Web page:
Phil Manzanera’s Sound of Blue
There’s a story behind the version of “No Church in the Wild” that appears on Phil Manzanera’s new album, and the guitarist tells it to here, in an interview with the Independent. In brief, Jay-Z and Kanye West sampled a guitar riff Manzanera had invented for the title track of his album K-Scope in 1978, and turned it into a track on their mega-hit album Watch the Throne. The result: Phil’s biggest payday in some time, although when they asked his permission, he’d just about forgotten the track existed.
He repaid the compliment by recording his version of their version, and including it on The Sound of Blue, which is out this week. He and his band premiered some of the tracks from the album last night at what he described as a friends-and-family gig in the basement of the Gibson guitars showroom in Eastcastle Street, near Piccadilly Circus. The set opened with some pleasant instrumentals, including one multi-sectioned piece featuring his old Roxy Music team-mate Andy Mackay on alto saxophone, appropriately titled “A Conversation with Andy Mackay”. But it really took off when Manzanera introduced a young London-based singer named Sonia Bernardo for two songs, the second of which was “No Church in the Wild”.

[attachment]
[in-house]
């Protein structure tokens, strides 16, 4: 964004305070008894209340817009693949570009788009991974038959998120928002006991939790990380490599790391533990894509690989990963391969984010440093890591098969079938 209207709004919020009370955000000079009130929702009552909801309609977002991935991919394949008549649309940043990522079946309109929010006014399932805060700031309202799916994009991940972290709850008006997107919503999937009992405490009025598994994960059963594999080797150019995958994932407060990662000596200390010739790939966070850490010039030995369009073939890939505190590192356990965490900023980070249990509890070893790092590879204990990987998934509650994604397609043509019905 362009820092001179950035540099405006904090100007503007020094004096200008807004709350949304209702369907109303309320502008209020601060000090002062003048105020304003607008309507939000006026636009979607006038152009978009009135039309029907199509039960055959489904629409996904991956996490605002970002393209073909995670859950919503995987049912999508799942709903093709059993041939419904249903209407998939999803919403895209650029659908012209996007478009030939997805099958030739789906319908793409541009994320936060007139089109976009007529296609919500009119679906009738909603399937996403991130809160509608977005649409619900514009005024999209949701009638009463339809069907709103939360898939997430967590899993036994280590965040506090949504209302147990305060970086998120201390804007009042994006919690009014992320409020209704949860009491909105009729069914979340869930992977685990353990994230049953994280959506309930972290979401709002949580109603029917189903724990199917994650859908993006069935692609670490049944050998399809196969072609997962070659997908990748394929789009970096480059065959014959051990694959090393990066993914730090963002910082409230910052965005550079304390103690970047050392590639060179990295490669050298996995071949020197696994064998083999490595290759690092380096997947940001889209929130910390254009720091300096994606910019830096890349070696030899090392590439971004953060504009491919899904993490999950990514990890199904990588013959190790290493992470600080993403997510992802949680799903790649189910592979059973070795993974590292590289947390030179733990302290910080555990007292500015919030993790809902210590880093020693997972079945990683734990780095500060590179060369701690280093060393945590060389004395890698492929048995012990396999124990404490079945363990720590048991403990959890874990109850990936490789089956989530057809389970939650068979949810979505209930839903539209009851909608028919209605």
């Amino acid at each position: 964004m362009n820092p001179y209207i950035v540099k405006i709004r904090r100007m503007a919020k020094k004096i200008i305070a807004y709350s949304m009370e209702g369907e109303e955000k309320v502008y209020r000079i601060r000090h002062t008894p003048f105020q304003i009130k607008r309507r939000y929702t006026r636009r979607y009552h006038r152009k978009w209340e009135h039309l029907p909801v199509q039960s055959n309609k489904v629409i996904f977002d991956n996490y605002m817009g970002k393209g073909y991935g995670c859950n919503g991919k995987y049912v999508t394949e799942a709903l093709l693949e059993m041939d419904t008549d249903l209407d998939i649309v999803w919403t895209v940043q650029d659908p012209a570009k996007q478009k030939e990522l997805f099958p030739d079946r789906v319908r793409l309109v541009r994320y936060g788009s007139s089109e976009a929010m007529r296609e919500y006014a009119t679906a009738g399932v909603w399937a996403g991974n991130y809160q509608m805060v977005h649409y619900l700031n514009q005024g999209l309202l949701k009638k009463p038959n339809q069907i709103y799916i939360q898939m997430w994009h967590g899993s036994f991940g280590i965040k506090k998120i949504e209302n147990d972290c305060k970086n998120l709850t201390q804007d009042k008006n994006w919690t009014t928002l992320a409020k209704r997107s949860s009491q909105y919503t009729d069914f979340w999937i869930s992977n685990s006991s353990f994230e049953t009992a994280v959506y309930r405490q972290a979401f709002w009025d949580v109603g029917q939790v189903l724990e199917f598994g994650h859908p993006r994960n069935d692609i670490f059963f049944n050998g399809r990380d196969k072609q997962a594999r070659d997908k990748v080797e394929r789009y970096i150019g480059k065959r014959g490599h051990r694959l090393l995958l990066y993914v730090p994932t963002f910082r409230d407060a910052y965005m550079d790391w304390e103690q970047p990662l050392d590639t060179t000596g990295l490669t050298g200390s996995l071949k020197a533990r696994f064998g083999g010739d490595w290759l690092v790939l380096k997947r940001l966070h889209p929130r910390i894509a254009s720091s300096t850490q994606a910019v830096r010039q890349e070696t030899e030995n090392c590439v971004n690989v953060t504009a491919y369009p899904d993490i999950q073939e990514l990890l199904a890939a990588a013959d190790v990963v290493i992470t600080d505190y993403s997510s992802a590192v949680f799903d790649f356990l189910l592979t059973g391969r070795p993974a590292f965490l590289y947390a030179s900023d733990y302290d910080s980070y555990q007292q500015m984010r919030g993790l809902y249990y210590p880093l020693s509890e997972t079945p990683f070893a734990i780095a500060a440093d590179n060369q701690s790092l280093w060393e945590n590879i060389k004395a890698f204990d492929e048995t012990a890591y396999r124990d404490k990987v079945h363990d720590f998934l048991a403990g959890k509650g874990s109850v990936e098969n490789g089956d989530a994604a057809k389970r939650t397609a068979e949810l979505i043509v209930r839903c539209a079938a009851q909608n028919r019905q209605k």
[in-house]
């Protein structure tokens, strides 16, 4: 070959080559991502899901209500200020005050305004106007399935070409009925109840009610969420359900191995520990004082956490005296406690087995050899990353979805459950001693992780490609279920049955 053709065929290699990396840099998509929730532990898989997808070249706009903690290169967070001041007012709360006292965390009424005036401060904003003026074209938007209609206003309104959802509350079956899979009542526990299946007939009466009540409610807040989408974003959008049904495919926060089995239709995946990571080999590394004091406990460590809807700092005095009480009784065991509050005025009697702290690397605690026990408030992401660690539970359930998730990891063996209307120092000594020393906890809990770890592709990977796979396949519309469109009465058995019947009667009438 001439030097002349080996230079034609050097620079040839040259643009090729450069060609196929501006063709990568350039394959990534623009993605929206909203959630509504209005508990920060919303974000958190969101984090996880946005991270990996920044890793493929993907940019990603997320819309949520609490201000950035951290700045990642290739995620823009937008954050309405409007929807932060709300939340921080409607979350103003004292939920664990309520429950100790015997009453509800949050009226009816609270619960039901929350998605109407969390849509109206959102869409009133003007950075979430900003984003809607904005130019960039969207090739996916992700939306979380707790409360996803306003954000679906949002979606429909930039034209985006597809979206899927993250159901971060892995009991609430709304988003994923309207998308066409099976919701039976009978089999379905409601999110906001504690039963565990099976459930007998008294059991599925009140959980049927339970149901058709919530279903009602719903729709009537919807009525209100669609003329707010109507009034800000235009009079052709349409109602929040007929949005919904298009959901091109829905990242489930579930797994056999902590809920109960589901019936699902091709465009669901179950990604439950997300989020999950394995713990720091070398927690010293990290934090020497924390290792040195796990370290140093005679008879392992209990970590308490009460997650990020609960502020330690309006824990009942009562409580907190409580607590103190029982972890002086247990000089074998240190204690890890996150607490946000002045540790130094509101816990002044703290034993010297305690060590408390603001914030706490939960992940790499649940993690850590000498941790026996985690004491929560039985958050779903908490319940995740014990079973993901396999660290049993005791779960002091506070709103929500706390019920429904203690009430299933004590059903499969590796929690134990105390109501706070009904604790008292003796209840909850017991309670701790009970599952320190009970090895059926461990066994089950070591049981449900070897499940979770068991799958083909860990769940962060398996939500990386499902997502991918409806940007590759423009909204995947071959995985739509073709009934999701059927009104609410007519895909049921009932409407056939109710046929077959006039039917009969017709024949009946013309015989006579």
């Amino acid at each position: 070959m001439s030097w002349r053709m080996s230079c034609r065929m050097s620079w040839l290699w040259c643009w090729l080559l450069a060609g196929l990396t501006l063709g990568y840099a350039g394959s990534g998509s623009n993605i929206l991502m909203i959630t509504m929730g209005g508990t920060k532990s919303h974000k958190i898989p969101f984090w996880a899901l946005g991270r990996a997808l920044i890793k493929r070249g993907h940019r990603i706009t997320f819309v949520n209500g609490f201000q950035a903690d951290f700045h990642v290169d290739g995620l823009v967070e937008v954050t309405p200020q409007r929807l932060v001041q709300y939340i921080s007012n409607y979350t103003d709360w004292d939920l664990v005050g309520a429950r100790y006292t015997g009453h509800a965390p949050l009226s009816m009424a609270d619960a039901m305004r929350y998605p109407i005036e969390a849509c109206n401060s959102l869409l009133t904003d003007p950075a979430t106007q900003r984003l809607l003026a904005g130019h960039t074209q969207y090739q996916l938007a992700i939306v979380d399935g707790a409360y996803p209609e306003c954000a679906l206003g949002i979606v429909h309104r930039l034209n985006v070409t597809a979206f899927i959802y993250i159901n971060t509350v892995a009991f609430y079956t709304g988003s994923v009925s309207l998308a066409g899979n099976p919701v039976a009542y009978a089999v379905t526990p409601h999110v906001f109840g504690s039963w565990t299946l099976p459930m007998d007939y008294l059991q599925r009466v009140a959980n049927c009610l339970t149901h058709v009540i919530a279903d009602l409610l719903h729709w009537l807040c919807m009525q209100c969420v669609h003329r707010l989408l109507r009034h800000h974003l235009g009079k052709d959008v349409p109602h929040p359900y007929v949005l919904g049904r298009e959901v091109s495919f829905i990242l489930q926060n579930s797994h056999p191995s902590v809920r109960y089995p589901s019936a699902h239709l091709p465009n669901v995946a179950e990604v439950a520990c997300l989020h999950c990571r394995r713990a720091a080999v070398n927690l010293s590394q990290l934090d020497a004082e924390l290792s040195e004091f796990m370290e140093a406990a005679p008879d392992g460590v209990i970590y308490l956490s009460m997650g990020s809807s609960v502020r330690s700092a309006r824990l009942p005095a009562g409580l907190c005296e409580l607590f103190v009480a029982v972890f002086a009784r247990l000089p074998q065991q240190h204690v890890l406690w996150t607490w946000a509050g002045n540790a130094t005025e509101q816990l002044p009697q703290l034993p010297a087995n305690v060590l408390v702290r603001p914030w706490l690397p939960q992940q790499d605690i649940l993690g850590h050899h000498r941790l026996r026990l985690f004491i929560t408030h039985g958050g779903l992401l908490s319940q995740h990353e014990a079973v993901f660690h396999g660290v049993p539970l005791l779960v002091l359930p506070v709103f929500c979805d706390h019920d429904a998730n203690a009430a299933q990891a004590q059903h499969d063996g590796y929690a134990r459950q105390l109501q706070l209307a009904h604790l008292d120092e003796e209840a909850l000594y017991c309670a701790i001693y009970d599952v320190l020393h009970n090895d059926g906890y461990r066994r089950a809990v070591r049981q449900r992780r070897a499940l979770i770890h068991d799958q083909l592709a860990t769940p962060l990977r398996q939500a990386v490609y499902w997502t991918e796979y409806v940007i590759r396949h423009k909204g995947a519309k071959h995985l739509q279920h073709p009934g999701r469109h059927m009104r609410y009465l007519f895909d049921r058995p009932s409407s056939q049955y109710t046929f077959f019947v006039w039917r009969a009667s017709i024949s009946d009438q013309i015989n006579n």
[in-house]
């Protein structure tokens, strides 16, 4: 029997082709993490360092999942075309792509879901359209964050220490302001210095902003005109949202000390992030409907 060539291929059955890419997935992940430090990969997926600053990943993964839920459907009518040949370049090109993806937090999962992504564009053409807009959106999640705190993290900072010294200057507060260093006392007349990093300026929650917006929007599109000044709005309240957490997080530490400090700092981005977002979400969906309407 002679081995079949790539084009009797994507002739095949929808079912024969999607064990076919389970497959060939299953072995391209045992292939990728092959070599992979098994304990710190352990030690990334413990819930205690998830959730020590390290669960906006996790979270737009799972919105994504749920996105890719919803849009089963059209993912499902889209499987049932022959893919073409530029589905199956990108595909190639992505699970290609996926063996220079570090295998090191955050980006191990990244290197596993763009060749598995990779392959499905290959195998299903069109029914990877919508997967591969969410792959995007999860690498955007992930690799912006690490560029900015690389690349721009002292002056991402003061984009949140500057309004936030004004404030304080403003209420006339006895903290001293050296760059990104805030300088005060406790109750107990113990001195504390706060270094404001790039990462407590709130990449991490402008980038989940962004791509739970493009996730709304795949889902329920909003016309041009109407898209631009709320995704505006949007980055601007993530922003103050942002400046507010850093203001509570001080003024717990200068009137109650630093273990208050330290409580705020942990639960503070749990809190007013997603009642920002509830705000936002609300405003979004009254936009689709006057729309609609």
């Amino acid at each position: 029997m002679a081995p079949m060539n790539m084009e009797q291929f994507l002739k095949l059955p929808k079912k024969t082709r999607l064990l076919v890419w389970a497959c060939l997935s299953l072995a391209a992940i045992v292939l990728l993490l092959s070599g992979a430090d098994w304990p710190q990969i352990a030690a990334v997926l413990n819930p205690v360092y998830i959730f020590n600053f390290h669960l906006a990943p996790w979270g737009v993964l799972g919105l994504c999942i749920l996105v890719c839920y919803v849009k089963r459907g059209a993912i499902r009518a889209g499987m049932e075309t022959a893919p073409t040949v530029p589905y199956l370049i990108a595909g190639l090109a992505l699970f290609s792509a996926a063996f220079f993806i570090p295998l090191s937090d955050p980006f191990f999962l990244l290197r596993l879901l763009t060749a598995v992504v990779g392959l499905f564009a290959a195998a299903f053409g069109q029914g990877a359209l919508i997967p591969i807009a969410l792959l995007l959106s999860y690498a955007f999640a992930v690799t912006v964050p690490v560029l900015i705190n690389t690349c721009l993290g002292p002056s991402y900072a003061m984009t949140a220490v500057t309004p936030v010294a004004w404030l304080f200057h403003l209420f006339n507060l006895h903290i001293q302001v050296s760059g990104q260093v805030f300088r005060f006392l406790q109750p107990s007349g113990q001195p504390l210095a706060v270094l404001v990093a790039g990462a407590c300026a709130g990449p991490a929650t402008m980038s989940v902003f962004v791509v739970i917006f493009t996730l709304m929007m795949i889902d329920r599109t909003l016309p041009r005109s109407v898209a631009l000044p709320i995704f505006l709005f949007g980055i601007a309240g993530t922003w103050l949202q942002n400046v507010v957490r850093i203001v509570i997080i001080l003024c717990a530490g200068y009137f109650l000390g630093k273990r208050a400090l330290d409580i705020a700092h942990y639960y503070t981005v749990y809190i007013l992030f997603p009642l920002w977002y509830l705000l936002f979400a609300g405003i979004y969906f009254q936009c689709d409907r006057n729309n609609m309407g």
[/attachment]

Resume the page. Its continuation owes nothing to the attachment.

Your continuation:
The first, “1960 Caracas”, referred to a scene from Manzanera’s peripatetic boyhood, which was spent in various parts of South America and the Caribbean. A dark, low-riding rhythm supported the title phrase, chanted by most of the band along with Bernardo as she tossed her long black hair and hoiked up her skirts in a manner that had the audience, men and women alike, reaching for their camera-phones. You could say she’d already made an impression.
But it was with “No Church in the Wild” that she really came into focus. Against that now fiendishly memorable guitar riff, supported by the bass guitar of the redoubtable Yaron Stavi, the drums of Javier Weyler and howlingly soulful Hammond effects from Paddy Milner’s synthesiser, she crooned and ululated with strength, control, conviction and a really enormous amount of presence. I love the track on the album (here is a Vimeo clip), but in person it revealed itself in three dimensions and full colour. When it was over, you just wanted them to play it again.
In an enjoyable show, those two songs made an impact out of all proportion to their brief duration. Sonia Bernardo is 24 years old and she comes from Portugal. It’s hard to imagine how she can be stopped.
* The Sound of Blue is released on Manzanera’s own label, Expression Records.